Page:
The H-13J was powered by an air-cooled, normally-aspirated 433.972-cubic-inch-displacement (7.112 liter) AVCO Lycoming VO-435-A1B (O-435-21) vertically-opposed 6-cylinder direct-drive engine. The VO-435 had a compression ration of 7.3:1. It was rated at 220 horsepower at 3,200 r.p.m., maximum continuous power, and 260 horsepower at 3,200 r.p.m. for takeoff. The VO-435-A1B weighed 393.00 pounds (178.262 kilograms).
Engine torque is sent through a centrifugal clutch to a 9:1 gear-reduction transmission, which drives the main rotor through a two-stage planetary gear system. The transmission also drives the tail rotor drive shaft, and through a vee-belt/pulley system, a large fan to provide cooling air for the engine.
Fuel was carried in two gravity-feed tanks, mounted above and on each side of the engine. The total fuel capacity was 34.0 gallons (128.7 liters)
Cruise speed for the H-13J was 87–98 miles per hour (140–158 kilometers per hour), depending on gross weight, and its maximum speed was 105 miles per hour (169 kilometers per hour). The helicopter had a hover ceiling in ground effect (HIGE) of 8,100 feet (2,469 meters). The service ceiling was 15,000 feet (4,572 meters).
Both H-13J Sioux served as presidential aircraft until 1962. They were redesignated UH-13J and continued in use for VIP transportation until 1967.
Bell UH-13J-BF Sioux 57-2729 is in the collection of the Smithsonian Institution National Museum National Air and Space Museum, Steven V. Udvar-Hazy Center, while its sister ship, 57-2728, is at the National Museum of the United States Air Force, Wright-Patterson Air Force Base, Ohio, along with Columbine III.
17 November 1954: In a ceremony at The White House, Dwight David Eisenhower, 34th President of the United States of America, presented the Harmon aviation trophies to Ms. Jacqueline Cochran and Major Charles E. Yeager, U.S. Air Force.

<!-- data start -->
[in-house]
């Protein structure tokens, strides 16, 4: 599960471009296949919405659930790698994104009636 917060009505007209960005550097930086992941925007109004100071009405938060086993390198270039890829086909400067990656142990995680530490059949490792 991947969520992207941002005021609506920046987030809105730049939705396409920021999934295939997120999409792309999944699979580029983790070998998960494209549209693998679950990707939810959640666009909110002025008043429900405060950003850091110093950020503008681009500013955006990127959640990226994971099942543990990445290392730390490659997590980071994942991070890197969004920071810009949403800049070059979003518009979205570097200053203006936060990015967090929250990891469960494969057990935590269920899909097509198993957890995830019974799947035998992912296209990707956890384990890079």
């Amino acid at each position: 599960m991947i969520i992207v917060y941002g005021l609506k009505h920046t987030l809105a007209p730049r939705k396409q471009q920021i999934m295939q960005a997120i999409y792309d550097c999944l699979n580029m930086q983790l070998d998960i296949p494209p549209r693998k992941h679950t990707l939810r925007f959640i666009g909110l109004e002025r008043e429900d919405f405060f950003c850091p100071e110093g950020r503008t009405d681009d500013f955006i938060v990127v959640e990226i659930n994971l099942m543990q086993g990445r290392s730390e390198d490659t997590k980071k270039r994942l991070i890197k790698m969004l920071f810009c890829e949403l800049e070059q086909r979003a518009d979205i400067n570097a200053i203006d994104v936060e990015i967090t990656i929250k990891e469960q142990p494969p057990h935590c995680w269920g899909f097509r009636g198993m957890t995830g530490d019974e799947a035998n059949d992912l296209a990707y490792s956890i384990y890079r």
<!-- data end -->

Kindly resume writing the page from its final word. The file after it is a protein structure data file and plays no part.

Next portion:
Jackie Cochran won the Harmon International Aviatrix Trophy for her record-breaking flight in the Orenda-powered Canadair CL-13 Sabre Mk.3, 18 May 1953. She set two new Fédération Aéronautique Internationale (FAI) World Speed Records at 1,050.18 kilometers per hour (652.55 miles per hour) over a 100-kilometer closed circuit.¹
Flying at an altitude of just 300 feet (91 meters), Cochran had to hold the Sabre in a 30° bank around the 63-mile circular course.
Chuck Yeager had been selected for the Harmon International Trophy for his flight in the Bell X-1A rocketplane on 12 December 1953. He flew the X-1A to Mach 2.44 (1,621 miles per hour/2,609 kilometers per hour) at 74,700 feet (22,769 meters), faster than anyone had flown before.
After the rocket engine was shut down, the X-1A tumbled out of control—”divergent in three axes” in test pilot speak—and fell out of the sky. It dropped nearly 50,000 feet (15,240 meters) in 70 seconds. Yeager was exposed to accelerations of +8 to -1.5 g’s. The motion was so violent that Yeager cracked the rocketplane’s canopy with his flight helmet.
Yeager was finally able to recover by 30,000 feet (9,144 meters) and landed safely at Edwards Air Force Base.
Yeager later remarked that if the X-1A had an ejection seat he would have used it.
Bell Aircraft Corporation engineers had warned Yeager not to exceed Mach 2.3.